New Content Collection in JCO Clinical Cancer Informatics Delves Into the Field of Mathematical Oncology
Mathematics, modeling, and simulation to study cancer are topics covered in a new special series in JCO Clinical Cancer Informatics (JCO CCI). On April 24, JCO CCI published its fourth special collection of articles, “Mathematical Oncology,” which showcases the current state of the field and new applications for modeling and simulation—whether it’s translating patient-specific data into a treatment plan for personalized medicine; using game theory to optimize neoadjuvant combination therapies; or creating cell-based models that allow the analysis of high-dimensional single-cell sequencing data.
In their introduction to the collection, Guest Editors Russell Rockne, PhD, and Jacob G. Scott, MD, DPhil, noted the evolution of the field over the past few decades from theoretical work in mathematical oncology and biology—which provided a foundation for making predictions about cancer progression—to work that now uses real-world scenarios and data.
“Mathematical models can now, more than ever, be directly applied to real scenarios and readily tested using large amounts of biological and clinical data,” they write. “In many ways, the era of big data has enabled an era of big theory to meet both the conceptual and practical challenges of analyzing and, to a limited extent, understanding, big data.”
The invited articles in the collection focus on three areas within the field of mathematics oncology, Dr. Rockne and Dr. Scott observed: “(1) Modeling the relationship between cancer therapy and the immune system; (2) optimizing personalized medicine through clinical imaging and predictive mathematical modeling; and (3) connecting individual cells to tumor behavior.”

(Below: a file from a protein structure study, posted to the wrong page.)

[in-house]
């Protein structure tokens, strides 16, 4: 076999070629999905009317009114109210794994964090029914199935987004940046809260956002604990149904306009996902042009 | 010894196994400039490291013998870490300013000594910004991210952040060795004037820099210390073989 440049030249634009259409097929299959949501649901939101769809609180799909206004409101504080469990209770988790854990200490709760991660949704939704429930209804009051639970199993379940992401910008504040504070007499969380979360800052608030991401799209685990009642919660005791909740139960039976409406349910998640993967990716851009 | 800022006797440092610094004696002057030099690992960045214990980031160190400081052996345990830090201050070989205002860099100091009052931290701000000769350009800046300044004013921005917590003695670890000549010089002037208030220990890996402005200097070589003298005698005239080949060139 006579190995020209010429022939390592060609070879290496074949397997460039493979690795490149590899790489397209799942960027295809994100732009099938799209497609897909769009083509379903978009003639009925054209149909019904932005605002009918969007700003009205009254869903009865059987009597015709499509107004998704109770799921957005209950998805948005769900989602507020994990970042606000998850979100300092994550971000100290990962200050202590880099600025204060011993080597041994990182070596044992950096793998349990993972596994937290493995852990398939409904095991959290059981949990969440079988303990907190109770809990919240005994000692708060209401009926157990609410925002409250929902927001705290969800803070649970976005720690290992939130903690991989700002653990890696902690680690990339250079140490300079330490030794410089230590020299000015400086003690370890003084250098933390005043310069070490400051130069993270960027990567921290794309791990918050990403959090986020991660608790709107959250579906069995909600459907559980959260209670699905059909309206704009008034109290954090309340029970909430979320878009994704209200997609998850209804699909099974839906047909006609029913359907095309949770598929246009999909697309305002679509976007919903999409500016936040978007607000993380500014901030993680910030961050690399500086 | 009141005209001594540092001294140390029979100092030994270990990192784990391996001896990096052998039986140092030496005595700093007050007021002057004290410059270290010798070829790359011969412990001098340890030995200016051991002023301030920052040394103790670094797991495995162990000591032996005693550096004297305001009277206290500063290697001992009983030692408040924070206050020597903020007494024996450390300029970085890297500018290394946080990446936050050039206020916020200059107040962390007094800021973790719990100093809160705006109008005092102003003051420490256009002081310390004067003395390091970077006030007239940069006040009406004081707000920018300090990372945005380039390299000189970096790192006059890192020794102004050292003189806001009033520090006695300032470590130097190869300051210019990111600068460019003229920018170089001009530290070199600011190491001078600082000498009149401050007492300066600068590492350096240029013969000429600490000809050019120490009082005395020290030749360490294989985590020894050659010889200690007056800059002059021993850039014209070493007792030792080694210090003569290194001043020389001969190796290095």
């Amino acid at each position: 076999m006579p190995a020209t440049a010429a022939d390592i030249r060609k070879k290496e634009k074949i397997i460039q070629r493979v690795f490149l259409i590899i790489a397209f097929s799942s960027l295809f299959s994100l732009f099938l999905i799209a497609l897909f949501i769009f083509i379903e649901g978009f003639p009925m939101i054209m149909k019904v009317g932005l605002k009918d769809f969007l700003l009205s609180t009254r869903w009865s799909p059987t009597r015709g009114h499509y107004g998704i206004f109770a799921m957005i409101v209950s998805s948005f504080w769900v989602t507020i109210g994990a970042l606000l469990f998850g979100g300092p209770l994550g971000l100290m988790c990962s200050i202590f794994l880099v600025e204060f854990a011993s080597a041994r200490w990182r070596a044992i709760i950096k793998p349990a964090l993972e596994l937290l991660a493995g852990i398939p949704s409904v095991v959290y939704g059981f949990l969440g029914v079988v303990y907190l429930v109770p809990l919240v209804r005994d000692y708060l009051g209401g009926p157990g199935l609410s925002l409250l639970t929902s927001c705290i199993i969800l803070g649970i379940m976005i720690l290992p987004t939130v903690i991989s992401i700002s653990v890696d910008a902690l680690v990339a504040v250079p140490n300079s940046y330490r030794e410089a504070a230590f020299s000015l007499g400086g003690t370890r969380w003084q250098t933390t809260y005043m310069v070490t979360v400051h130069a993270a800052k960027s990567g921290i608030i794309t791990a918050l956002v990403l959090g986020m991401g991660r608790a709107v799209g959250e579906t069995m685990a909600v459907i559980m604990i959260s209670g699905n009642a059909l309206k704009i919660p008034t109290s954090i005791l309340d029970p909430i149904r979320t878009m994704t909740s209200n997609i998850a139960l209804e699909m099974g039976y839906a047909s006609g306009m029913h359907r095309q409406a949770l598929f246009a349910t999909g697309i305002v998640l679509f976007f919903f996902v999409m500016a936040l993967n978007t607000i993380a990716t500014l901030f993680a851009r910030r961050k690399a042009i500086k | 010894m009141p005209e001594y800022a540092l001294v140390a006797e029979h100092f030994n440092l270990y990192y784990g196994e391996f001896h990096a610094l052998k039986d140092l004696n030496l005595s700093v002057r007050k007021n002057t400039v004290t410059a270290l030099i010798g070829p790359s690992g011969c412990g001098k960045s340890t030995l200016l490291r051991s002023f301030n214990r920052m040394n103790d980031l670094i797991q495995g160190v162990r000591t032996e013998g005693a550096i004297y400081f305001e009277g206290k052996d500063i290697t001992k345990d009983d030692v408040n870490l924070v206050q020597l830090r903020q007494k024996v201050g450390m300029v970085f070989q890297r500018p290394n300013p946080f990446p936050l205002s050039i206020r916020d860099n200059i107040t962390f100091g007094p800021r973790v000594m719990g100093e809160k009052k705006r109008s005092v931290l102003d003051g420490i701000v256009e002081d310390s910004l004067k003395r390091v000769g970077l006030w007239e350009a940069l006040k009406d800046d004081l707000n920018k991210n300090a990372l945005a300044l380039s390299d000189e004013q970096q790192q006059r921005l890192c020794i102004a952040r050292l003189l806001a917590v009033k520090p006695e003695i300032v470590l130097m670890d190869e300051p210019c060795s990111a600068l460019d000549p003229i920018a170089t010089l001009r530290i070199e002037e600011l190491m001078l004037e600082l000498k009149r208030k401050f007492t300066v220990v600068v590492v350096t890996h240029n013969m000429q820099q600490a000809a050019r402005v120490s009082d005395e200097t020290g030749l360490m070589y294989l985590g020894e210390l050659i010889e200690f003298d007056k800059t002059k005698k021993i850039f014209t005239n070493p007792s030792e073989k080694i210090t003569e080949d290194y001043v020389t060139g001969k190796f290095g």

The invited articles from a multidisciplinary group of authors showcase the way in which mathematics is playing an increasing role in oncology. As Dr. Rockne and Dr. Scott explain, “Mathematical oncology, which has historically been a subdiscipline of mathematics, has begun to migrate toward being a subdiscipline of oncology itself. Its practitioners, including the authors whose papers are highlighted herein, come from disparate fields, including engineering, physics, and computer science, yet all share the common goal of bringing their computational and theoretical tools to bear on the fight against cancer.”
This meeting of big data and clinical work is exactly the type of effort that JCO CCI is dedicated to sharing. The guest editors note that just as JCO CCI is focused on the intersection of informatics and the clinician—with its focus on research into the “tools, knowledge, and infrastructure required to translate vast amounts of data into the clinic and improve our treatment and understanding of cancer”—so, too, is the field of mathematical oncology. This discipline “has served as a bridge between the data, the biologist, and the practicing clinician,” they stated. “In this way, knowledge-based predictive mathematical modeling is used to fill in gaps in sparse data; guide and train machine learning algorithms; provide actionable interpretations of complex data sets; and make predictions of cancer progression and response to therapy on a patient-specific basis.”
All JCO CCI articles are discoverable at ascopubs.org/cci and on PubMed, MEDLINE, and the Emerging Sources Citation Index. ■
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